Tuesday, July 30, 2013

Kim Kwang-Hyun Scouting Report

Kim Kwang-hyun is a left-handed Korea Baseball Organization pitcher who turned 25 last month. Once considered one of the top prospects in the KBO, the SK Wyverns pitcher, listed at 6-1 and 183 pounds, has a 1.3 ERA RAA and 5.4 FIP RAA on the season. Prorated over a full season (133 games), this is about a 9.2 FIP RAA, nearly a win over an average KBO pitcher, not exactly dominant, but pretty good.

His best year was in 2010 when he had a FIP WAA of about .6 in over 190 innings (by ERA his 2008-2010 stretch was more impressive, worth about 70 runs above average over those three seasons while current Dodgers' left-hander Ryu Hyun-Jin was worth about 55 runs above average over the period). The next two years he struggled, pitching at a well below average rate and not getting close to a hundred innings either season. He actually suffered a stroke, before having some arm problems. He has already pitched more innings in 2013 than he did in either 2011 or 2012. 

Before looking at his pitches, it may be helpful to look at his delivery from his last start through screenshots.

Here is the giant leg kick Kim uses to begin his delivery:

His glove gets tucked behind his thigh to give him some deception. But it also is an action that could be difficult to repeat, especially if he had any kind of hip or leg injury.

After the leg kick, Kim's leg still moves out as he comes forward and lowers his body angle, going from the straight up set to bending his knee as he comes forward, leading with his glove:

Here is what his release point looks like from behind, a relatively low one, without great posture, with the head somewhat tilted:


Here is what his stride looks like from the side, as he tucks his glove in and stretches pretty far:

Kim's arm angle from the side:

That is mostly an over the top motion that doesn't play that high thanks to a lowered release point. This may hurt his ability to get horizontal movement on the ball, but it also shouldn't be easy for right-handers to see.

When I saw him, he often overthrew, causing an inconsistent landing point, and with it, inconsistent command. I assumed that the Naver scouting report velocities were out of date, so I just used it to help with classifications, but took the broadcast velocities from his last start.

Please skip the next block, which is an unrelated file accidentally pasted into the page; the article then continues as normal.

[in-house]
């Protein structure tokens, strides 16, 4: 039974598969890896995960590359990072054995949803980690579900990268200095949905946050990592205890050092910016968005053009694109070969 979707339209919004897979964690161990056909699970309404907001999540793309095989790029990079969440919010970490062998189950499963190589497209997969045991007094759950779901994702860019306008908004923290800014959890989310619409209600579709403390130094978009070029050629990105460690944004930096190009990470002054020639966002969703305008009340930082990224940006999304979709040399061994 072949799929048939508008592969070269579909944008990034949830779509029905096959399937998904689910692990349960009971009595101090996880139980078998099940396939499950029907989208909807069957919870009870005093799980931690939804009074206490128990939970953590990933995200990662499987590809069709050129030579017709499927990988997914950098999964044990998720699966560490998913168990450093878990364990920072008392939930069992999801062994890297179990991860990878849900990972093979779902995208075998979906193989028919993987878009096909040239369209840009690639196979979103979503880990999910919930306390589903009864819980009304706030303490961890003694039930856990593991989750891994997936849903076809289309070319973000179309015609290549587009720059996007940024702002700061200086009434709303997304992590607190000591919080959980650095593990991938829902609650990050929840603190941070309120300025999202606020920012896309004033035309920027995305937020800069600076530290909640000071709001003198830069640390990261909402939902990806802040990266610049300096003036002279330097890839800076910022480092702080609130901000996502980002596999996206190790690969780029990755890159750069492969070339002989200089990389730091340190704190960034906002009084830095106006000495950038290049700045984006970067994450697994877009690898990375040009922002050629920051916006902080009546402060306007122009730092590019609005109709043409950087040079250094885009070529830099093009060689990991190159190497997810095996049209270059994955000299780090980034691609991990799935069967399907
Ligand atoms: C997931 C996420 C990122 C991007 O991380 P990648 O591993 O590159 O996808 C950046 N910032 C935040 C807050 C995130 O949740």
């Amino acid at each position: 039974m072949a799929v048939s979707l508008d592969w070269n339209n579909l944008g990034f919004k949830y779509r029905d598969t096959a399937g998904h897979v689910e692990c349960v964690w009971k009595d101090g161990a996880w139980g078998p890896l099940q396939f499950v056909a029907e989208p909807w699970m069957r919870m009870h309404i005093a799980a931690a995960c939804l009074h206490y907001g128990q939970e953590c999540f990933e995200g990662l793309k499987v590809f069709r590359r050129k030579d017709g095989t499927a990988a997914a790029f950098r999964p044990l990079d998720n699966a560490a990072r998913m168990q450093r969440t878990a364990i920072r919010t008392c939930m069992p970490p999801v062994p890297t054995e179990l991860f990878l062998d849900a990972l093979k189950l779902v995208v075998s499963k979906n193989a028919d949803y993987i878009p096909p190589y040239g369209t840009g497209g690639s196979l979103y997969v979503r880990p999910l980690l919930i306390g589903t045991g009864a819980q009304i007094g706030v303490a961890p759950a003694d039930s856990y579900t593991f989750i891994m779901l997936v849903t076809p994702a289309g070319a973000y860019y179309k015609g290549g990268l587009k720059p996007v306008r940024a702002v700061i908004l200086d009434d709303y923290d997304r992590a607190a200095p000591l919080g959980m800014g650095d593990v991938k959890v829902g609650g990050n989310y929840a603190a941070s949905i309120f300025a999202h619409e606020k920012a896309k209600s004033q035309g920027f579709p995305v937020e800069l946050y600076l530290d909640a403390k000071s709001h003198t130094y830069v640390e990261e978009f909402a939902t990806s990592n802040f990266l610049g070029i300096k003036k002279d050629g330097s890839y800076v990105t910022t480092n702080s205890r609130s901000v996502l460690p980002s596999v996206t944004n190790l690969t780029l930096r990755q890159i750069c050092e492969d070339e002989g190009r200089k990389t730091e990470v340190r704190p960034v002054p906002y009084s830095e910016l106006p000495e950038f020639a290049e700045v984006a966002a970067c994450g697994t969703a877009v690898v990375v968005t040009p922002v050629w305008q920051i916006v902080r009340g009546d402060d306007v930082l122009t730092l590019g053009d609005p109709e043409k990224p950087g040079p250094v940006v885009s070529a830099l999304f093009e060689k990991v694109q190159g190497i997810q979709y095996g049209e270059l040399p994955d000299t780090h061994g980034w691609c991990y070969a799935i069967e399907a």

4-seam fastball: 87-92 MPH, Kim can bury it and it has some movement. He would go into righties with it as well, not throwing just away with it. It got down to 83-86 MPH as the game wore on into the middle innings. He lost his velocity very quickly, but at least so far this year, he has been better as the game went along. Kim did get back up to 87-88 MPH with an occasional 89-91 MPH in the 6th. It seemed that he just turned it down for a little while and ramped it back up. His changeup also moved like his fastballs did, so it was easy to confuse the two at times, especially when he lost velocity.

2-seam fastball/sinker: 86-89 MPH that still was inside to righties, not like a usual 2-seamer that stays arm side. He would occasionally throw it away from lefties. The movement showed the difference between his 4-seamer and this pitch.

Slider: 80-84 MPH, not much sweeping action, thought it has horizontal movement. It is not the baby slider you see a lot in the Far East, and not really a natural slider either. To fellow lefties, he did get it down occasionally. Clearly not a plus pitch, and he would try to throw it in to righties as well.

Fork: 74-81 MPH, more of a change, with not a lot of movement. It honestly moved a lot like the slider, but was just thrown a little slower. The pitches are somewhat hard to distinguish except by velocity, and at times, platoon.

Curve: 66-70 MPH didn't always command it, no real feel for it. He rarely used it, and there is no reason for him to use it more.

Overall, he was a low ball pitcher in the full outing I watched, and threw more glove side than arm side in the game I saw. Despite this approach and lack of a consistent fork/change, he has actually been a reverse split pitcher so far in 2013, at least by batting average. His K/BB and homers (3 to righties one to lefties) probably suggests this isn't real.

To me, Kim didn't show a plus pitch except when he was able to get the fastball up to 92 MPH with movement. As a starter, it is pretty clear that he can't do that consistently. In the KBO, he will obviously stay as a starter, and should, if he is healthy, keep throwing at about an average to slightly above average rate. However, for him to have a future in the Majors, he would have to convert to a reliever (and prove that he is healthy long term considering his long health history). He may not want to, so my bet is that he will just stay in Korea and give the Wyverns a nice domestic option in the rotation.

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